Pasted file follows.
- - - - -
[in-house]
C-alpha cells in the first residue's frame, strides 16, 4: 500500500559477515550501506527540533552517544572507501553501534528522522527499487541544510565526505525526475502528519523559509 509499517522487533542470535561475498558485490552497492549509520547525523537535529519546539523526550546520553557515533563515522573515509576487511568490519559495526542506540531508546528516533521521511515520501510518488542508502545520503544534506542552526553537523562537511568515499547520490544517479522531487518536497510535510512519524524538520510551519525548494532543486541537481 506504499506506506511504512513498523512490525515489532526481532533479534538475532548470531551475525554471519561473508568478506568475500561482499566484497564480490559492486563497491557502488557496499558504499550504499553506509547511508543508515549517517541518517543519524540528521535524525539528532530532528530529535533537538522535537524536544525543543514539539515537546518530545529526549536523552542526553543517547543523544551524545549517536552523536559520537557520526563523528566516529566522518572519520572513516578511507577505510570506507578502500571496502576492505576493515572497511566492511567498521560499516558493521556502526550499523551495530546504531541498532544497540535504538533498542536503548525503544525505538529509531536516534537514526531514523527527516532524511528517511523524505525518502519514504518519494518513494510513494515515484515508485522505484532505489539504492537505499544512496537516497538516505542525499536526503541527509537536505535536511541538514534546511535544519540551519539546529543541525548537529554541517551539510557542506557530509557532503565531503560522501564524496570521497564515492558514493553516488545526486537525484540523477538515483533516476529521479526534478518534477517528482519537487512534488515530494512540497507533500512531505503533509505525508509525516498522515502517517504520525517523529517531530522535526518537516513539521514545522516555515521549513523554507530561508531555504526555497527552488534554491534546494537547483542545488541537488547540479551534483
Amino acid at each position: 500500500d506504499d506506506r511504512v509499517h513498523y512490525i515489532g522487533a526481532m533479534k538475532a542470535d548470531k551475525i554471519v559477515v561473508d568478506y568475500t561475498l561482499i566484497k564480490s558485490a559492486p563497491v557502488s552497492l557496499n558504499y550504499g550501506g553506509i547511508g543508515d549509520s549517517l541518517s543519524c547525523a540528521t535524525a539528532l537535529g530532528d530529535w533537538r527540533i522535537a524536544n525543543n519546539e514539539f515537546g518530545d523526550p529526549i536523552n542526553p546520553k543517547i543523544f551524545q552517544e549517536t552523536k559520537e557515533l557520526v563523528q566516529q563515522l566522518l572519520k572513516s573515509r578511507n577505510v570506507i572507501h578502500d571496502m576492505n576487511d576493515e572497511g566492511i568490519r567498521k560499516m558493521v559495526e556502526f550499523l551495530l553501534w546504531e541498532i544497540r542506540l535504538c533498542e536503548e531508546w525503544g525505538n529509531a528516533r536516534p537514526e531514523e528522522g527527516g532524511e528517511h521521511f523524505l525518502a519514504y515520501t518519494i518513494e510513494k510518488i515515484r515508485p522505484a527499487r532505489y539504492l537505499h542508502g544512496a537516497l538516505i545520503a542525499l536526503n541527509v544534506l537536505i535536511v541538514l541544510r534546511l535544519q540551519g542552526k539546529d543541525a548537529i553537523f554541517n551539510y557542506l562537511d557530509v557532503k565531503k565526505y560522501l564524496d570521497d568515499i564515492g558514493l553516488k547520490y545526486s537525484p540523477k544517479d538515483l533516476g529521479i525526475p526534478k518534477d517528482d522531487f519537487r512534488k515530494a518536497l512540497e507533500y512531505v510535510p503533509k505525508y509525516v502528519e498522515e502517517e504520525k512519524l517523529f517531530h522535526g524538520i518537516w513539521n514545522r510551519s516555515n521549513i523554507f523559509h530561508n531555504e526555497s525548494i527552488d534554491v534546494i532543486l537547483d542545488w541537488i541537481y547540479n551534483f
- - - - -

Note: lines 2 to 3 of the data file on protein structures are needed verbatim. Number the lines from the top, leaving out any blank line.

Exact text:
C-alpha cells in the first residue's frame, strides 16, 4: 500500500559477515550501506527540533552517544572507501553501534528522522527499487541544510565526505525526475502528519523559509 509499517522487533542470535561475498558485490552497492549509520547525523537535529519546539523526550546520553557515533563515522573515509576487511568490519559495526542506540531508546528516533521521511515520501510518488542508502545520503544534506542552526553537523562537511568515499547520490544517479522531487518536497510535510512519524524538520510551519525548494532543486541537481 506504499506506506511504512513498523512490525515489532526481532533479534538475532548470531551475525554471519561473508568478506568475500561482499566484497564480490559492486563497491557502488557496499558504499550504499553506509547511508543508515549517517541518517543519524540528521535524525539528532530532528530529535533537538522535537524536544525543543514539539515537546518530545529526549536523552542526553543517547543523544551524545549517536552523536559520537557520526563523528566516529566522518572519520572513516578511507577505510570506507578502500571496502576492505576493515572497511566492511567498521560499516558493521556502526550499523551495530546504531541498532544497540535504538533498542536503548525503544525505538529509531536516534537514526531514523527527516532524511528517511523524505525518502519514504518519494518513494510513494515515484515508485522505484532505489539504492537505499544512496537516497538516505542525499536526503541527509537536505535536511541538514534546511535544519540551519539546529543541525548537529554541517551539510557542506557530509557532503565531503560522501564524496570521497564515492558514493553516488545526486537525484540523477538515483533516476529521479526534478518534477517528482519537487512534488515530494512540497507533500512531505503533509505525508509525516498522515502517517504520525517523529517531530522535526518537516513539521514545522516555515521549513523554507530561508531555504526555497527552488534554491534546494537547483542545488541537488547540479551534483
Amino acid at each position: 500500500d506504499d506506506r511504512v509499517h513498523y512490525i515489532g522487533a526481532m533479534k538475532a542470535d548470531k551475525i554471519v559477515v561473508d568478506y568475500t561475498l561482499i566484497k564480490s558485490a559492486p563497491v557502488s552497492l557496499n558504499y550504499g550501506g553506509i547511508g543508515d549509520s549517517l541518517s543519524c547525523a540528521t535524525a539528532l537535529g530532528d530529535w533537538r527540533i522535537a524536544n525543543n519546539e514539539f515537546g518530545d523526550p529526549i536523552n542526553p546520553k543517547i543523544f551524545q552517544e549517536t552523536k559520537e557515533l557520526v563523528q566516529q563515522l566522518l572519520k572513516s573515509r578511507n577505510v570506507i572507501h578502500d571496502m576492505n576487511d576493515e572497511g566492511i568490519r567498521k560499516m558493521v559495526e556502526f550499523l551495530l553501534w546504531e541498532i544497540r542506540l535504538c533498542e536503548e531508546w525503544g525505538n529509531a528516533r536516534p537514526e531514523e528522522g527527516g532524511e528517511h521521511f523524505l525518502a519514504y515520501t518519494i518513494e510513494k510518488i515515484r515508485p522505484a527499487r532505489y539504492l537505499h542508502g544512496a537516497l538516505i545520503a542525499l536526503n541527509v544534506l537536505i535536511v541538514l541544510r534546511l535544519q540551519g542552526k539546529d543541525a548537529i553537523f554541517n551539510y557542506l562537511d557530509v557532503k565531503k565526505y560522501l564524496d570521497d568515499i564515492g558514493l553516488k547520490y545526486s537525484p540523477k544517479d538515483l533516476g529521479i525526475p526534478k518534477d517528482d522531487f519537487r512534488k515530494a518536497l512540497e507533500y512531505v510535510p503533509k505525508y509525516v502528519e498522515e502517517e504520525k512519524l517523529f517531530h522535526g524538520i518537516w513539521n514545522r510551519s516555515n521549513i523554507f523559509h530561508n531555504e526555497s525548494i527552488d534554491v534546494i532543486l537547483d542545488w541537488i541537481y547540479n551534483f